Trying to juggle parental responsibilities and maintain the quality of his game against the world’s best took its toll. In September, as Riley was preparing to be inducted into the UNLV Athletic Hall of Fame while attempting to maintain his exempt status on the PGA Tour, he realized the game, which had come so easy for him growing up in San Diego, was a struggle.

He failed to keep his card and had to go to the PGA Tour’s Qualifying School.

After shooting an 83 the first day of the qualifying tournament and withdrawing, Riley had bottomed out.

“It was weird,” Riley said of his woes. “It had nothing to do with injuries or my swing. It was like there were two different forces pulling at me.

“Here I was, a father of two, dealing with everything that comes with raising a family while at the same time I’m trying to play at a high level.”

Riley, who turned 33 in December, never considered quitting even though he was secure financially. He had made more than $8 million. He and his family didn’t need golf to sustain them. The fact was despite his lack of success, he loved golf, he still was hungry, and the competitive fires still were burning inside.

He talked to Dwaine Knight, his coach at UNLV who had become a close friend over the years. Knight told him he still had the skills to compete with the game’s best. He just had to find a happy medium between his personal and professional lives.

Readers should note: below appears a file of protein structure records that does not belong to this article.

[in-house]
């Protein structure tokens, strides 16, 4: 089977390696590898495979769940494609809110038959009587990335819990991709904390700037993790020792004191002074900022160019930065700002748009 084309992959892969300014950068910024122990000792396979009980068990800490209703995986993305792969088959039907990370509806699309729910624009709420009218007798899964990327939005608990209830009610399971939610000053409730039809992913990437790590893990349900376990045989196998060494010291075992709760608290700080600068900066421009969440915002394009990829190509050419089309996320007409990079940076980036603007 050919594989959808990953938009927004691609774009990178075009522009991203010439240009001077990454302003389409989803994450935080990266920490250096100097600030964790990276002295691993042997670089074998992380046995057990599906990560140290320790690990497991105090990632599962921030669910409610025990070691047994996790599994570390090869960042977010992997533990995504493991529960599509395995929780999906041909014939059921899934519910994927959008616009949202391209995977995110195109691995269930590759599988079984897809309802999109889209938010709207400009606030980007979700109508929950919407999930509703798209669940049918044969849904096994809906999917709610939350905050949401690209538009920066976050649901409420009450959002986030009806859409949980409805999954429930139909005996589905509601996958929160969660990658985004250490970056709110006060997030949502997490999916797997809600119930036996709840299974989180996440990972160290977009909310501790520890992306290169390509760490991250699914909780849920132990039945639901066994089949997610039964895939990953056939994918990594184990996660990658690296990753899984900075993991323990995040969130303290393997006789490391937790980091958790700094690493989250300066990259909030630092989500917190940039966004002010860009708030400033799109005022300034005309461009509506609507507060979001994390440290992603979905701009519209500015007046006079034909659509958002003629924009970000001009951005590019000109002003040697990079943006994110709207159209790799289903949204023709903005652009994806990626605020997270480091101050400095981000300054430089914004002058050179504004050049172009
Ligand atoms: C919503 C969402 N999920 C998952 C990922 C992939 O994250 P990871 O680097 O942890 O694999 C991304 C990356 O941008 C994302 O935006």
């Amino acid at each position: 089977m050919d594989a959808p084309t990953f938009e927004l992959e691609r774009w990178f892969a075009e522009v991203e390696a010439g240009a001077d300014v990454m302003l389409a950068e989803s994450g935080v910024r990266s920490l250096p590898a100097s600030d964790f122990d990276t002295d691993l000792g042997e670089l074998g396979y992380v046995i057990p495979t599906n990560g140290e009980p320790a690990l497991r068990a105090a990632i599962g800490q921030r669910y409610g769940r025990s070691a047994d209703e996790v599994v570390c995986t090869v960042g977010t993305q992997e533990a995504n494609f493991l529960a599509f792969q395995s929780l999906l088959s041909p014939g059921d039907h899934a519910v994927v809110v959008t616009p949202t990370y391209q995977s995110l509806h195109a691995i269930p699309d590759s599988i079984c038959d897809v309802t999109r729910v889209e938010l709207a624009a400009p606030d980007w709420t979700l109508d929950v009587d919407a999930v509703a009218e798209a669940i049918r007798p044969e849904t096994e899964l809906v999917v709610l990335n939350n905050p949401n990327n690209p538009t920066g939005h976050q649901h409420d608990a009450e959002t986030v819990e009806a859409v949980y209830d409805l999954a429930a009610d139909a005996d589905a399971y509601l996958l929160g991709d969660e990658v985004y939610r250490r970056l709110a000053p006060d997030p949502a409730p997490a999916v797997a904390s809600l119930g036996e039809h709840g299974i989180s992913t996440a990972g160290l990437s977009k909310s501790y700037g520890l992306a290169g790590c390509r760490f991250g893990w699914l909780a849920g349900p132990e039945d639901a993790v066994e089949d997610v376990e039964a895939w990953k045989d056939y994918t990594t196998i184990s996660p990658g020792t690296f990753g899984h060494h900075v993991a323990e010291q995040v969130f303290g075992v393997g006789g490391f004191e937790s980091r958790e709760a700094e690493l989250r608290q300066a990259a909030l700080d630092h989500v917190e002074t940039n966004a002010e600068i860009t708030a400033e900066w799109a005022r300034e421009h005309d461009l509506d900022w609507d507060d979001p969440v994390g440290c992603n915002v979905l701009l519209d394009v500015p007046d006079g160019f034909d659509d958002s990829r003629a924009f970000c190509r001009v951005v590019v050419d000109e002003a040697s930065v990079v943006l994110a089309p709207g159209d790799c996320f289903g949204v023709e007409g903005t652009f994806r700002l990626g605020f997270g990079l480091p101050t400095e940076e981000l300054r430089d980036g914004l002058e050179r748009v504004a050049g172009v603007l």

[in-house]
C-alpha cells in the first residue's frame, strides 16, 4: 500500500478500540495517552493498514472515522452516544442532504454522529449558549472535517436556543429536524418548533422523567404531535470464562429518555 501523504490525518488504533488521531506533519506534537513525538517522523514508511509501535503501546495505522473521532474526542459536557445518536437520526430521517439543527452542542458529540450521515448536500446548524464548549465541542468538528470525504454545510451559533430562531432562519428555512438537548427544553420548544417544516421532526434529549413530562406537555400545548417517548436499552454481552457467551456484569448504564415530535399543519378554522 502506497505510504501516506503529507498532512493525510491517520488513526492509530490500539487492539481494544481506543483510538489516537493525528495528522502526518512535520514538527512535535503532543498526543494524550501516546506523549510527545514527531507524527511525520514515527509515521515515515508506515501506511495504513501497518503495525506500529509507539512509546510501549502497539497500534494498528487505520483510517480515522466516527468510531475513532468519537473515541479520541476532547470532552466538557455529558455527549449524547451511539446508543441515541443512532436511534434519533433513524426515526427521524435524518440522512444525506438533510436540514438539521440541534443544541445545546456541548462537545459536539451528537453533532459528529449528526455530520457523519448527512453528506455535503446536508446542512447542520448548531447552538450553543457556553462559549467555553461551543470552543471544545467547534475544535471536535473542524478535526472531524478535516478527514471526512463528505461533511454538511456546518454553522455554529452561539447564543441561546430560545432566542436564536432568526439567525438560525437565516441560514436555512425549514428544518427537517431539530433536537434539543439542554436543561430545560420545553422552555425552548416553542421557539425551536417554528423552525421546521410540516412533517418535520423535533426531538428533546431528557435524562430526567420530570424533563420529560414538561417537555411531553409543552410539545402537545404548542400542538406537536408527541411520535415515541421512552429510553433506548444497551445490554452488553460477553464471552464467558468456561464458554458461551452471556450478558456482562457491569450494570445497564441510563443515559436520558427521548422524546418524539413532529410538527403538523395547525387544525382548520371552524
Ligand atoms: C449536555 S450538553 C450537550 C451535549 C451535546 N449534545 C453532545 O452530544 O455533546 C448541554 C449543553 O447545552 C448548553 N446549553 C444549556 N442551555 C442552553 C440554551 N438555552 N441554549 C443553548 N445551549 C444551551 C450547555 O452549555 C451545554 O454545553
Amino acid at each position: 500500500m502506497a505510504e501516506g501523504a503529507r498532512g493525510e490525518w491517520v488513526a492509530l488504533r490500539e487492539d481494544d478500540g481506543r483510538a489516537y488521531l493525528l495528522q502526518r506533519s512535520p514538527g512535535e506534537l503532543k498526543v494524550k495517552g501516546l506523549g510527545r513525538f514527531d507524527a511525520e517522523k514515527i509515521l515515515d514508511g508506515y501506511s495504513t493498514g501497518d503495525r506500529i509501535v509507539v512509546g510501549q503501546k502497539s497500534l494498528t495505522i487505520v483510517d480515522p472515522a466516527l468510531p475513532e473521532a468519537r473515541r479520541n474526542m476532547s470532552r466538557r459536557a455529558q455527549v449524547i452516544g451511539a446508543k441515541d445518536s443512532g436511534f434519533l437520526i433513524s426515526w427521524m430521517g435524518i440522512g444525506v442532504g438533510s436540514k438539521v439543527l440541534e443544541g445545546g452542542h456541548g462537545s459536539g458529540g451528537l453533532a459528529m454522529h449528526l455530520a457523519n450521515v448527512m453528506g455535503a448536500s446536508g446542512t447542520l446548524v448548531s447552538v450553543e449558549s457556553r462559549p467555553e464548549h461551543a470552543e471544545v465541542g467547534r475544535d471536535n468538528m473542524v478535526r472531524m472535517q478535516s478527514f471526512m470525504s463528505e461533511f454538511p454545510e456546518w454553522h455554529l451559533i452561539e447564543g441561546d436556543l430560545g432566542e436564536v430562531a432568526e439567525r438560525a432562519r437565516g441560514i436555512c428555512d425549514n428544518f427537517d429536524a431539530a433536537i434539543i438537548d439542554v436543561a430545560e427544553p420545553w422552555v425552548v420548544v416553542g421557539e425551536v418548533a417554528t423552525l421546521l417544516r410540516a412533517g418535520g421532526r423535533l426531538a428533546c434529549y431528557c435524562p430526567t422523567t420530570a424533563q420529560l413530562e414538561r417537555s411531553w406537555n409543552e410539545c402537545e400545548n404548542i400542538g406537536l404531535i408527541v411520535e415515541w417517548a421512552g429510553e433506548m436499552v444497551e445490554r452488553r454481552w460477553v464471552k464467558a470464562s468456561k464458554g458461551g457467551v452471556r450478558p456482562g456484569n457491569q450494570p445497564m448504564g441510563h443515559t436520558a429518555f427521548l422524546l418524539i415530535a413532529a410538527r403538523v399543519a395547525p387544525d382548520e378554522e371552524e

“Chris is so talented,” Knight said. “I told him to be happy with himself, to enjoy playing. He knows his own game awfully well, and when he chips and putts like he’s capable of, he’s one of the best out there.”

Michelle Riley, who had played on the LPGA Tour, was supportive. She told her husband to trust his game, and win or lose, she and the girls always would be there for him. So as he headed off to the Nationwide Tour and called in markers for sponsor exemptions on the PGA Tour, Riley began to put his golf life back together.

“It was a very tough adjustment,” Riley said of starting a family while in the middle of his career. “Traveling through airports. Living in hotel rooms. That’s not easy. The kids don’t sleep well at night.

“If it’s between golf and my family, my family will always come first. But my wife understands this life, and she supports what I’m trying to do. That makes it so much easier for me to go out there now. Without her, I probably wouldn’t be playing.”